She tells me I am already gone by Lou Freshwter

The new nurse wheels me into the theatre. It isn’t easy to navigate
the small space between the stage and the front row of seats. She
turns my chair until she’s able to fit me into place at the end of the
row. Sixty-years ago I was an actor. I controlled the emotions of
rooms like this. Now I cannot even control one hour of my life. I am
trapped in this body with hunched shoulders. Rusted wire hands covered
with skin that tears like nightmare rice paper. Watery eyes, washed
out eyes. Bones that never stop humming with ache. Muscles that hang
there, dying, saying no. A mouth that is always dry, choked with dry.

Without moving anything except my eyes, I am able to see a woman. She
is perfect. Her hair, straight and blond, like light. She tucks it
behind her ear, and I see the small pearl earring she has chosen. Her
sweater scoops just below her collarbone, that most beautiful part of
a woman. She looks at the man next to her. She smiles and looks down
at her fingers and she begins to move her fingertips around her thigh,
like she is tracing letters there. She looks towards me. But she does
not look at me. Then she looks at everything around me, but not at me.
Usually I get the small smiles women give old men, like we’re stuffed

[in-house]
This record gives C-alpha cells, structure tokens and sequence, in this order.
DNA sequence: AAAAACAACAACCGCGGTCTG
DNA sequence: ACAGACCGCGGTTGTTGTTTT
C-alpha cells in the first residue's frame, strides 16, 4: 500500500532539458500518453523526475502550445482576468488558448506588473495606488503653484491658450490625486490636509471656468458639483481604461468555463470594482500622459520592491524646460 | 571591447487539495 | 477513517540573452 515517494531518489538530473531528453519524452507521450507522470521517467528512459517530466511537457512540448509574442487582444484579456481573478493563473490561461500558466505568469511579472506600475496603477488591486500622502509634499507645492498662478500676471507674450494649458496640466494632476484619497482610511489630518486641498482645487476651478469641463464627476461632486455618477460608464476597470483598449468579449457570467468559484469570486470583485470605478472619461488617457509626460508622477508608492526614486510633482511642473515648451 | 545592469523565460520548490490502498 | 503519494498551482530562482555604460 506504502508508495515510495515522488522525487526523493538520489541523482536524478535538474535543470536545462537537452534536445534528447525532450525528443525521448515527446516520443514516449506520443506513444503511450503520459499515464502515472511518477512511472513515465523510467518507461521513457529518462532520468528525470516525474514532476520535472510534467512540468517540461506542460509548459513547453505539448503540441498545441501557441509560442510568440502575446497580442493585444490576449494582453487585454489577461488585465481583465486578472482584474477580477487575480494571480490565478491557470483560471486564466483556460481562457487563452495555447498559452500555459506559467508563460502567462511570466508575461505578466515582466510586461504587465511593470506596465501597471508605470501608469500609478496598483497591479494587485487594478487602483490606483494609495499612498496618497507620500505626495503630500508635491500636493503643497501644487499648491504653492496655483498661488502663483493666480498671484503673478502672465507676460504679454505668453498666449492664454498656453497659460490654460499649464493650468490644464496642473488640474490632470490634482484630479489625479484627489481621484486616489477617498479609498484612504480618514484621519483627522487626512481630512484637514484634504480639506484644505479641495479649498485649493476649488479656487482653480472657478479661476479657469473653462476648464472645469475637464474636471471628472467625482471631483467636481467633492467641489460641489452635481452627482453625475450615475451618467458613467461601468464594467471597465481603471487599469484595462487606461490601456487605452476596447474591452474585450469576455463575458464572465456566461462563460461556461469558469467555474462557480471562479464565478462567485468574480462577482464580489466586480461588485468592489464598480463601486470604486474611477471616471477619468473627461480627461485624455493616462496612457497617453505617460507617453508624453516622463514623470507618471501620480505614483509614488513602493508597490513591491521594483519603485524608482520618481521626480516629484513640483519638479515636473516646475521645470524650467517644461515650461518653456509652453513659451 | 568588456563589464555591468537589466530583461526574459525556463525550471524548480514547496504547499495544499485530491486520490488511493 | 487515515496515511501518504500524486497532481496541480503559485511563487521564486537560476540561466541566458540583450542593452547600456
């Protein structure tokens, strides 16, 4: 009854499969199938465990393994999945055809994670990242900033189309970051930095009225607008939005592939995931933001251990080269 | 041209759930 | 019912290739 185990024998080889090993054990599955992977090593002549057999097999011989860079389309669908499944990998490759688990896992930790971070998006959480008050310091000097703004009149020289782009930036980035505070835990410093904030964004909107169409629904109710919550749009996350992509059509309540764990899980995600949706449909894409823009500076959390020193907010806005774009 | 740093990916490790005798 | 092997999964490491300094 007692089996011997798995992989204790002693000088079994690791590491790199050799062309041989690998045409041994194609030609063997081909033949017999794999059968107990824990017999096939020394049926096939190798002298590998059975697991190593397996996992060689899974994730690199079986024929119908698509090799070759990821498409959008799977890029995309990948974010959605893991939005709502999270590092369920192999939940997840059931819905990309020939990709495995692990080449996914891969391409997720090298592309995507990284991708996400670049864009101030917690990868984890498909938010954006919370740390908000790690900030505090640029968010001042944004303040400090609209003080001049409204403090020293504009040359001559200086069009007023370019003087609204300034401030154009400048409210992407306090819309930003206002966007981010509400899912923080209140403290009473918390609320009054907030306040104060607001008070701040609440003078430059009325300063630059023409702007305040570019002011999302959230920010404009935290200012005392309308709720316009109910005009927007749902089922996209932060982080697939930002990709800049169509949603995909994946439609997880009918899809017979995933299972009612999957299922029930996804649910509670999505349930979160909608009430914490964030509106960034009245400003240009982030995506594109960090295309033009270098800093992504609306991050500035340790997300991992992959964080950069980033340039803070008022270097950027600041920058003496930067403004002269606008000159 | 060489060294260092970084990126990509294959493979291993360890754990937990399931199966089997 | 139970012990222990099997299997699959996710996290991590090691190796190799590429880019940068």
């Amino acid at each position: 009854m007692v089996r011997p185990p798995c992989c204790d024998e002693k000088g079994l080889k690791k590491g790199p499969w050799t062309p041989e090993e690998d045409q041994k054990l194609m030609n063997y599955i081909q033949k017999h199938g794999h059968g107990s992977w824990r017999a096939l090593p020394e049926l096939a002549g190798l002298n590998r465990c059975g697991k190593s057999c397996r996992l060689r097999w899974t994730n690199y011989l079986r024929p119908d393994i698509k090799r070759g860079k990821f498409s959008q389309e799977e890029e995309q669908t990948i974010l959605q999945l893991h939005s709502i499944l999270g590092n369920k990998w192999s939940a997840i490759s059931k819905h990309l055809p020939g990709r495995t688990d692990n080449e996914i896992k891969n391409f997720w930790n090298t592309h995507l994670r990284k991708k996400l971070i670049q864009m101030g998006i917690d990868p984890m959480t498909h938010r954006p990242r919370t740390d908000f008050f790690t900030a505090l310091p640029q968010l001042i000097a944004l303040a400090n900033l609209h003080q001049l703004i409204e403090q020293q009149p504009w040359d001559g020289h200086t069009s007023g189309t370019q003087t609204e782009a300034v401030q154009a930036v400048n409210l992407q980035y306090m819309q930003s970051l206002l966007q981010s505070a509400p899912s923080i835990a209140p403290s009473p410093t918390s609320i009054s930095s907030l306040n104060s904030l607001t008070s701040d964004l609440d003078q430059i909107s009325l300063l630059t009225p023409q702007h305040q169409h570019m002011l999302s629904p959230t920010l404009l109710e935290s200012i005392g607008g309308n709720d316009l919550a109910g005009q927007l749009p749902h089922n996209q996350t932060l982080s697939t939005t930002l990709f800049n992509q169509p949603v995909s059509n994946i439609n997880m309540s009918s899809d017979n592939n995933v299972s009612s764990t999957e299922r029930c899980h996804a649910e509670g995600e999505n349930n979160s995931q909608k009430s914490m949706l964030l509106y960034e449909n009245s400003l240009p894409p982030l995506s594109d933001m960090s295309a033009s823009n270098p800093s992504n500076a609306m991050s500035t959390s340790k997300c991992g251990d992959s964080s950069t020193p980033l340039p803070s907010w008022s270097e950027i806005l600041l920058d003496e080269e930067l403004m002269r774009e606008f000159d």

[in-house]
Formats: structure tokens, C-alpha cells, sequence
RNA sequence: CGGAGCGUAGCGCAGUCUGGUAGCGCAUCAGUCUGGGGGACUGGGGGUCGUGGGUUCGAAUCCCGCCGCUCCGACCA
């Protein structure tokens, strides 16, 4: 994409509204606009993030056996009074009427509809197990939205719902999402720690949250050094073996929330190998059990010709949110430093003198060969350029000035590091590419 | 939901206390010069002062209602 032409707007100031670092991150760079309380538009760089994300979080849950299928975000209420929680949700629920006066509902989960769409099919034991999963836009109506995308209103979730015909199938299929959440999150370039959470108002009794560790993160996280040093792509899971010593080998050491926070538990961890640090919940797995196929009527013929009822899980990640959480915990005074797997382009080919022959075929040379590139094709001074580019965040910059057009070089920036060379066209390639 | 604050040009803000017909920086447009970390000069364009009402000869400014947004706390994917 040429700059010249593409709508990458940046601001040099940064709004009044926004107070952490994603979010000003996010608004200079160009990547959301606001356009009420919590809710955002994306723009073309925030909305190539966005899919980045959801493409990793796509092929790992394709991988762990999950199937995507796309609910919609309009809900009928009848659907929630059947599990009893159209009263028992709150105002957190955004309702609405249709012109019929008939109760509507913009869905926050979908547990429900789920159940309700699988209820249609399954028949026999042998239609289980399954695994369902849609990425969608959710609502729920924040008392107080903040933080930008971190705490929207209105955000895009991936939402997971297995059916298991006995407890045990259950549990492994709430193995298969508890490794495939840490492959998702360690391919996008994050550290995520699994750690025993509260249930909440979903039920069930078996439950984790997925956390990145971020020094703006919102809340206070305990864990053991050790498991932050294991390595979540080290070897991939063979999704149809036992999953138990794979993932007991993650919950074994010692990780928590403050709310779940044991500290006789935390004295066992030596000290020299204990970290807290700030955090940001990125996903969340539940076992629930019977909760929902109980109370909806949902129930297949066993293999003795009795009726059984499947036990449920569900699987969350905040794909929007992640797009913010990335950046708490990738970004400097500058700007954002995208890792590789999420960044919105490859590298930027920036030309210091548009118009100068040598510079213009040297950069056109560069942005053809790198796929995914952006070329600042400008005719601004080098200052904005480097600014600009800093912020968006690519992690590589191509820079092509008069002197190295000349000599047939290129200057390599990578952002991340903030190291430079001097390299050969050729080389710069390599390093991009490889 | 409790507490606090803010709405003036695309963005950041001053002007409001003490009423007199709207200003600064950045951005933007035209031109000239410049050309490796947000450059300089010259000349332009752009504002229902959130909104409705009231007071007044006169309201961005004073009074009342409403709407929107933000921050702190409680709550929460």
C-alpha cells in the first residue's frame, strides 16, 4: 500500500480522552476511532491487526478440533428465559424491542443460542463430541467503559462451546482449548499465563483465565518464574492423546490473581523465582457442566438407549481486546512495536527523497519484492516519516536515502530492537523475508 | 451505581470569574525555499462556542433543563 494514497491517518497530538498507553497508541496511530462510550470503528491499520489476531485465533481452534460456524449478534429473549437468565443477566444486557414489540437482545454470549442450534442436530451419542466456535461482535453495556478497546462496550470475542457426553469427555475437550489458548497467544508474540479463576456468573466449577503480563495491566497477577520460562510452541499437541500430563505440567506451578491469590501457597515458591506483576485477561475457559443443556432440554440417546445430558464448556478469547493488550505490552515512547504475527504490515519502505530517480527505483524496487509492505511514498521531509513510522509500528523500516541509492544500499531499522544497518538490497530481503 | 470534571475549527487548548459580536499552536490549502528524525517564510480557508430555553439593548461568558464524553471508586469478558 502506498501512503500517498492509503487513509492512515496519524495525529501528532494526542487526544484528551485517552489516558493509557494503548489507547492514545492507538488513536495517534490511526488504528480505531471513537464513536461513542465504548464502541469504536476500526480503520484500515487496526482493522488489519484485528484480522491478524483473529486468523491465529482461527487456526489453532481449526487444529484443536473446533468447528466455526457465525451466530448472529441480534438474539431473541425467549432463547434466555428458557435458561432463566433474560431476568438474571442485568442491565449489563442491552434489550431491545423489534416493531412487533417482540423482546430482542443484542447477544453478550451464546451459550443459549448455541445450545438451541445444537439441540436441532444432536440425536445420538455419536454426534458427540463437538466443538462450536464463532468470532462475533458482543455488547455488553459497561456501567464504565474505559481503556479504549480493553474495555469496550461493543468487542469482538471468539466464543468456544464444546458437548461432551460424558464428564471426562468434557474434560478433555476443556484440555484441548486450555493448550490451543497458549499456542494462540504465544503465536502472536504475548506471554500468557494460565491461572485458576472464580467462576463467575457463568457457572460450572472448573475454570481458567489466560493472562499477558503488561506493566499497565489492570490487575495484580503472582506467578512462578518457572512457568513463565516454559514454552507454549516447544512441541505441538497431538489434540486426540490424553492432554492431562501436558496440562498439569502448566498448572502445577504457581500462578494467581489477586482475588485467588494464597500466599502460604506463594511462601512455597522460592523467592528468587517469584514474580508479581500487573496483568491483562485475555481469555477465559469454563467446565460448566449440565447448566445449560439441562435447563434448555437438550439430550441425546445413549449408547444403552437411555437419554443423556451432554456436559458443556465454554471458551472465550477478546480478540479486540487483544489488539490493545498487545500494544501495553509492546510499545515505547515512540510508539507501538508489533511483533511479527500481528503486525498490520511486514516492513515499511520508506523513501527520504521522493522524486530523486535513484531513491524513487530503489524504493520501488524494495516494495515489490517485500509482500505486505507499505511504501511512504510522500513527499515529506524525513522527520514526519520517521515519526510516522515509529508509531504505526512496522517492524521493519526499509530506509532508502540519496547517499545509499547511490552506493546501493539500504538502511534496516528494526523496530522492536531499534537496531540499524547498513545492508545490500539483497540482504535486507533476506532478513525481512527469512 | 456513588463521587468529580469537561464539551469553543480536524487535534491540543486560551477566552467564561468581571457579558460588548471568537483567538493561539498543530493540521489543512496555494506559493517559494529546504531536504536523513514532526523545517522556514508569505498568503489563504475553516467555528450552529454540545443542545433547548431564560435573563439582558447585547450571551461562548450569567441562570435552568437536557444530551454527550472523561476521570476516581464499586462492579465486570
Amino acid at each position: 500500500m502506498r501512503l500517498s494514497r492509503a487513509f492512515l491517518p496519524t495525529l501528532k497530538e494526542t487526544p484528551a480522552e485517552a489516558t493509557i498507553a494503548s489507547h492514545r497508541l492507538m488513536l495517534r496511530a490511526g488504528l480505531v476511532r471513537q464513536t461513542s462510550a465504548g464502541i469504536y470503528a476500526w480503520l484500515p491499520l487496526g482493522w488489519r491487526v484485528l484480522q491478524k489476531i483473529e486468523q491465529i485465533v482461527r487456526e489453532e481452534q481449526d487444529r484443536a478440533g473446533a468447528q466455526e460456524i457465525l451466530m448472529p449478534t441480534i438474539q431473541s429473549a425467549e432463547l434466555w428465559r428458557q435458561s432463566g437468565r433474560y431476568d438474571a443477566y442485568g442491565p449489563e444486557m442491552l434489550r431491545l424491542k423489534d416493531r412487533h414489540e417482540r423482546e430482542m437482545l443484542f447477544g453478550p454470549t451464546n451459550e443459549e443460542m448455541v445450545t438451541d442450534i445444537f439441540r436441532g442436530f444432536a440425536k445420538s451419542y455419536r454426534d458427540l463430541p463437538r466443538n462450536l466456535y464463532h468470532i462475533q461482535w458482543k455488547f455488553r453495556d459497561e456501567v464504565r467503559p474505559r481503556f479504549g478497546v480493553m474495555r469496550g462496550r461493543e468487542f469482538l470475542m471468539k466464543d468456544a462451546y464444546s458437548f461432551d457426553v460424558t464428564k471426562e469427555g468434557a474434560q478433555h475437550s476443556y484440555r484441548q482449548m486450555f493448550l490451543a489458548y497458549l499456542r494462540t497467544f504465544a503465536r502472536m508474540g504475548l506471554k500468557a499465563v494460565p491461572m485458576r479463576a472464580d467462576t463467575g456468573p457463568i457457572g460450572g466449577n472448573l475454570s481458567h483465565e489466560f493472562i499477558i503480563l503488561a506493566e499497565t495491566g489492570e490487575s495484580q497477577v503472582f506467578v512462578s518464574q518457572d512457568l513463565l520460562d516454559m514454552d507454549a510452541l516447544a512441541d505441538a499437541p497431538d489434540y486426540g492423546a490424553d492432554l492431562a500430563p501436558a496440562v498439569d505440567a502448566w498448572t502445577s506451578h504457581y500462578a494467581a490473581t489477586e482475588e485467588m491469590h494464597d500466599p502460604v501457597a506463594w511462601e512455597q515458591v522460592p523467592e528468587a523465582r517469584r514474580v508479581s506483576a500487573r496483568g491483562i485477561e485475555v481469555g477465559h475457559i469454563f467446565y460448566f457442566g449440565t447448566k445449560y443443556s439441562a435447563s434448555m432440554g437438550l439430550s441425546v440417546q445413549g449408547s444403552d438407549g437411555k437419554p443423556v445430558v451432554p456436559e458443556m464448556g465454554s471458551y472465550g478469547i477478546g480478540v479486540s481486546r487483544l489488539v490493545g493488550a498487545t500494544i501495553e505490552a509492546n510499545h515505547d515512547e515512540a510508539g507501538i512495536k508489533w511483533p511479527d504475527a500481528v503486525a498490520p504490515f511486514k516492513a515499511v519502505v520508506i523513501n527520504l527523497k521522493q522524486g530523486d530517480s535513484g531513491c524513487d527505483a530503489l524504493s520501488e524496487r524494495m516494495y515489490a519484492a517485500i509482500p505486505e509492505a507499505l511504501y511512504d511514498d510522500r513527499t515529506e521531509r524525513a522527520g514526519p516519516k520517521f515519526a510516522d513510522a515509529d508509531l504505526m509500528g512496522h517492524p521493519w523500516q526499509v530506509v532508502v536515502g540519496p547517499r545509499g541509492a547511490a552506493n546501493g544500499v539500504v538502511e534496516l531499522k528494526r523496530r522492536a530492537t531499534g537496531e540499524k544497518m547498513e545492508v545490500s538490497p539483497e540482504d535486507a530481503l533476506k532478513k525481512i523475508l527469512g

animals, no longer predatory, not really alive. But she won’t even
give me that.

.

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6 Comments

Filed under Lou Freshwater

6 responses to “She tells me I am already gone by Lou Freshwter

  1. Heartbreaking, yet it’s so telling of human nature and our reaction to age.

  2. Lou

    Thank you, Susan. I share your passion about this issue.

    I also think I hate this title. I should have left it off.

  3. I feel so sorry for him, he feels so powerless. How the mighty have fallen.

  4. Zoe

    That vacant look, where people look through you or around you but not at you, is probably one of the worse realities of human nature and oh so incredibly isolating… Old age, disability, illness, uniqueness… It’s a look given so frequently and for so many different reasons… Such a sad and wonderful piece!

  5. Beautiful story, Lou. I love how you’ve told it from the pov of someone disabled and old, someone castaway. Thank you for this. Peace…

  6. Pingback: Week #51 – Unintended Consequences | 52|250 A Year of Flash

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